Because many internet providers have limited bandwidth, particularly satellite internet companies, plans will often come with a limited data allowance before you get throttled.

Taking satellite internet as an example, if your provider is HughesNet, then your max speed is 25 Mbps. Then, after you use up your monthly data, you will get throttled down to about 1 to 3 Mbps. If your provider is Viasat, then you could have a download speed of up to 100 Mbps. Then, after you use up your data allowance, your data will be deprioritized behind users who haven’t used all of theirs. This will mean slower speeds during peak hours, but a smaller difference during off-peak hours.

An easy way to tell if you’re being throttled is to run a speed test online. If your speeds are much lower than usual, then you’re probably being throttled. While you shouldn’t expect to always get the full amount of your promised download speed, especially during peak hours, and especially over wifi, you should be getting most of it most of the time.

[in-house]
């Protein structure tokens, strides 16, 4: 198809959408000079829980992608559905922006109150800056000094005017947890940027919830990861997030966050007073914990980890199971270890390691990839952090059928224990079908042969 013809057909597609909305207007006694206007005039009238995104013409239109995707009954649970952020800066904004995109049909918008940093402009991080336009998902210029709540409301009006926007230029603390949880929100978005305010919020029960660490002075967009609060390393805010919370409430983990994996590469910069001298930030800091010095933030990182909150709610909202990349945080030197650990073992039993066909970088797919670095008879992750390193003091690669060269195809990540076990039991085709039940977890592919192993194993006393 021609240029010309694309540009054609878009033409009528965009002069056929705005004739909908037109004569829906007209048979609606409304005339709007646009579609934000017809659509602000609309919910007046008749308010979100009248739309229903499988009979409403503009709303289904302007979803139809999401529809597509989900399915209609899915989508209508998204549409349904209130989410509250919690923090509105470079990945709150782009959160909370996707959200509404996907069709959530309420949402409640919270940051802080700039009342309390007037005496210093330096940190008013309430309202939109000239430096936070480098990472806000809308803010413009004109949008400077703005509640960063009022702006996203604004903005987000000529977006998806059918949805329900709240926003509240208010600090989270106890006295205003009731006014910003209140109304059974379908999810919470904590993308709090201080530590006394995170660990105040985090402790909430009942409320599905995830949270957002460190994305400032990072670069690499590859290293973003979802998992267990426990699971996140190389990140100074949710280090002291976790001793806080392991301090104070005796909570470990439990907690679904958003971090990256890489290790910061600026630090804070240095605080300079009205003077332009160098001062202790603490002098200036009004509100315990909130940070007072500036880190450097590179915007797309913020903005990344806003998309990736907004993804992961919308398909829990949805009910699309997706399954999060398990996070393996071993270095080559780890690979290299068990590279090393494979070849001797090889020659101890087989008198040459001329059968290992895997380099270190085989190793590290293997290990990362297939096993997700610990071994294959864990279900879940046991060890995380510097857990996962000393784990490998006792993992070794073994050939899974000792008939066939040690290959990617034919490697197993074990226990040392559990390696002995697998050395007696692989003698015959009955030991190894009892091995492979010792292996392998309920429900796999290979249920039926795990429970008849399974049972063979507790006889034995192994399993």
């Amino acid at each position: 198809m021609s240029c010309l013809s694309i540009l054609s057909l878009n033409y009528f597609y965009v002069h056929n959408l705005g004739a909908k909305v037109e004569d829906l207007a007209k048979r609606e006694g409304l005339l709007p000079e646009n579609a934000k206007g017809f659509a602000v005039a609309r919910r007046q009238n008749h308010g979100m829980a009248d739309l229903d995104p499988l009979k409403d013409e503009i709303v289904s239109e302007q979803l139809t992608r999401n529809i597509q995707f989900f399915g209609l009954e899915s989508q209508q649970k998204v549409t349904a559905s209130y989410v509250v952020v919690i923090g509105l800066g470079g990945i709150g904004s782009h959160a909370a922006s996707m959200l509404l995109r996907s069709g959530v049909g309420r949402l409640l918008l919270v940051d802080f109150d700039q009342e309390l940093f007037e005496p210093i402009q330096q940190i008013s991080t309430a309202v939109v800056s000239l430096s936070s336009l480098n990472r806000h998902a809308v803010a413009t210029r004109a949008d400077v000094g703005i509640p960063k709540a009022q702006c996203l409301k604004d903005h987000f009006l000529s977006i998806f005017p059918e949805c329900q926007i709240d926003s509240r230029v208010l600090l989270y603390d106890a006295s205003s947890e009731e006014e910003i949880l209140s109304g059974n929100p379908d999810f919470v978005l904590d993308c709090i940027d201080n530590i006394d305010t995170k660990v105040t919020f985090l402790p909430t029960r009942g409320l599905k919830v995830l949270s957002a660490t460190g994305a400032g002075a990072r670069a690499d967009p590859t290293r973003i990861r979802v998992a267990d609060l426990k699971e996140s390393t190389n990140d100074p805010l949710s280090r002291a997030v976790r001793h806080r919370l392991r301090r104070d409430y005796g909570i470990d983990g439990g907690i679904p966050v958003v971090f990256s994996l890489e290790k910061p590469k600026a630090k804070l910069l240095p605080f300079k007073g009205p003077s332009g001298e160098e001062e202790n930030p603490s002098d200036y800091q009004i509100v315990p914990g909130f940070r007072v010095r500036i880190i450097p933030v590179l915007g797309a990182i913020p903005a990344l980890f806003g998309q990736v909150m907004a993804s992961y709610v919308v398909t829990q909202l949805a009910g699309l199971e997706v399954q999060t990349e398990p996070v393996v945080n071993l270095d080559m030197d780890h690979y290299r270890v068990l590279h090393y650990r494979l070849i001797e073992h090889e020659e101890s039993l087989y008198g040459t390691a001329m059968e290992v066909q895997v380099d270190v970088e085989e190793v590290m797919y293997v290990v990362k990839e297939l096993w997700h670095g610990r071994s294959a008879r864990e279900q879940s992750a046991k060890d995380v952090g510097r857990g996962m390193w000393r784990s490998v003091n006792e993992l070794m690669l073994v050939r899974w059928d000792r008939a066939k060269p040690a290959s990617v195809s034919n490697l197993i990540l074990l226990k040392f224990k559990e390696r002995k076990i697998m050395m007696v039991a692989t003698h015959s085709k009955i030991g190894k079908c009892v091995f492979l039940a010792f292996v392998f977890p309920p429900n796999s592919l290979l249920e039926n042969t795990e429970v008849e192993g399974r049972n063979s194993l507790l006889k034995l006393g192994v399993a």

An even easier way to tell if you’re being throttled is to sign in to your account through your internet provider. Here you can find all the information on your monthly data usage, including how much, if any, you have left. If you’ve used up your monthly data allowance, that is why you are being throttled. Some providers will give you the option of purchasing bonus data, while with others you will need to upgrade to a better plan to get more data.

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